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PX 2512

Course Co-ordinator: Dr J M S Skakle

Pre-requisite(s): PX 1016 or PX 1514 or PX 2011 or equivalent.

Note(s): Cannot be taken with PX 2510.

In this course we aim to summarise some of the key developments in Modern (post 1900) physics in a simple and accessible manner. As such, the course is divided into "Modern Physics", comprising special relativity, quantum mechanics, nuclear physics and particle physics, and also "Cosmology and Astronomy". Where appropriate some of this will be presented in a historical context, describing how models are developed and tested, and how new theories come to light.

In the first part of the course, we discuss general "Modern Physics". The twin subjects of relativity and quantum mechanics have had an impact right across the sciences. The course discusses why these topics emerged from classical physics, outlines what they are about and some of their fundamental results. From special relativity we will examine time dilation, mass increase, length contraction and of course E=mc2 and the implications of this equation. The development of quantum mechanics will be followed, leading to such key results as the (implications of the) Schrodinger Wave equation and the Heisenberg uncertainty principle. We will then go on to learn about the basics of nuclear and particle physics, leading to the design and purpose of the LHC.

The course also addresses some philosophical issues raised by the question "What is science?" and what distinguishes it from other fields of knowledge. It discusses the Big Bang theory of the origin of the Universe and how this theory makes predictions that can be tested by observation, such as the cosmic microwave background and the relative abundance of light elements in the Universe. The course looks at several cosmological issues, such as the role of General Relativity, Olbers paradox, dark matter and dark energy. Large-scale astronomy is discussed including the evolution of galaxies, different kinds of stars and their evolution and the presence of "exotic" objects such as quasars and black holes.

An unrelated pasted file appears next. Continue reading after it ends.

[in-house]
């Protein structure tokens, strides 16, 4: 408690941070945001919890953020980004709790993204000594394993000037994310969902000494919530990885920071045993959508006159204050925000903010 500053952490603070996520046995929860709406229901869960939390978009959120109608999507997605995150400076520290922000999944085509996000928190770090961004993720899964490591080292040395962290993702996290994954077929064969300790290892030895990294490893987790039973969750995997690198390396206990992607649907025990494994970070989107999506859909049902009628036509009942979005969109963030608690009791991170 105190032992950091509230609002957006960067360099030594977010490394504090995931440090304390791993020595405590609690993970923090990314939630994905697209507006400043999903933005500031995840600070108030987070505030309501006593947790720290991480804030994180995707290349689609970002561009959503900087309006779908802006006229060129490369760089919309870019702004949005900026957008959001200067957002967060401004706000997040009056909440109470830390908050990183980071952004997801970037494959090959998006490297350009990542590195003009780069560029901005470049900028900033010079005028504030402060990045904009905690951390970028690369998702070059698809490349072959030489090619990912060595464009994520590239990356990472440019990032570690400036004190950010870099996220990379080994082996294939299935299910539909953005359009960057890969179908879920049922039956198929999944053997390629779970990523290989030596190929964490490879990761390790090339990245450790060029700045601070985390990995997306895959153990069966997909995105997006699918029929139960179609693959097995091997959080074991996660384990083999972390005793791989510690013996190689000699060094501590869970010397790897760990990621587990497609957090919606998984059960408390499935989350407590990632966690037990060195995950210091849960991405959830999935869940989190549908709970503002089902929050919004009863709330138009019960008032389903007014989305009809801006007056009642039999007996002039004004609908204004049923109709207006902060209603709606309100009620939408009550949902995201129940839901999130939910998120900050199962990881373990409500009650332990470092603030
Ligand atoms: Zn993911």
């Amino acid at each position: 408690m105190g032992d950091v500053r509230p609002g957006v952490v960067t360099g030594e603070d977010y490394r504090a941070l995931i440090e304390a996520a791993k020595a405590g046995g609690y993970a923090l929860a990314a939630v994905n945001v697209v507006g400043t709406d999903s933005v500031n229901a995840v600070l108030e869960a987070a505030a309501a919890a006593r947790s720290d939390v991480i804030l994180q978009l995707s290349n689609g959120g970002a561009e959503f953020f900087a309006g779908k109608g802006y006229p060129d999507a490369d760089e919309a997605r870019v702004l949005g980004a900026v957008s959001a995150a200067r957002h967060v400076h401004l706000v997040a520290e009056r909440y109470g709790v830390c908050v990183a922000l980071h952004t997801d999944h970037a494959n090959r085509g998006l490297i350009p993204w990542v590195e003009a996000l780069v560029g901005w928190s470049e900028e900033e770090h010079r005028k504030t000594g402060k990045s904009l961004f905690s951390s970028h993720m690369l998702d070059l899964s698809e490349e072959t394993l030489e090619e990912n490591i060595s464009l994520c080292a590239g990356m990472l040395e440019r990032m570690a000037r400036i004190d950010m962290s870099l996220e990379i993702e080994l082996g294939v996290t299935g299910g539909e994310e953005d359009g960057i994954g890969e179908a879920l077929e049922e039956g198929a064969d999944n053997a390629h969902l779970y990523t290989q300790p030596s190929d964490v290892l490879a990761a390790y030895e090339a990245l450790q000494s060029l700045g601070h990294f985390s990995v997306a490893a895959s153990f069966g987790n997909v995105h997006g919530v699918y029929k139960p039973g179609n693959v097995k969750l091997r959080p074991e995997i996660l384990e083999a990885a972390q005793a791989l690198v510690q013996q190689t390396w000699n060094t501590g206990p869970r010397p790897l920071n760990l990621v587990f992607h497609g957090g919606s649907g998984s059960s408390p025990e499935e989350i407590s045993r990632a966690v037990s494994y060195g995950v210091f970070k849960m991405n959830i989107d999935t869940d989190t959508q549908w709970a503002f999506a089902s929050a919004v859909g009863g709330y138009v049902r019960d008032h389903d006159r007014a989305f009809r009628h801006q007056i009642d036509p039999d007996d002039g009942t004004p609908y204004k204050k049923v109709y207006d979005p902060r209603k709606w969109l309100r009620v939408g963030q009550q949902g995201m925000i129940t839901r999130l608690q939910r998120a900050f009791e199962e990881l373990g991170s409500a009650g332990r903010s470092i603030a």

Normally 2 one-hour lectures and 1 one-hour tutorial per week.

1st Attempt: 1 two-hour multiple choice examination (60%); in-course assessment (40%) comprising two group presentations and a short summary essay.

Resit: 1 two-hour multiple choice examination (60%). The in-course assessment will be carried forward, although there is the opportunity to resubmit the short summary essay (worth 10%).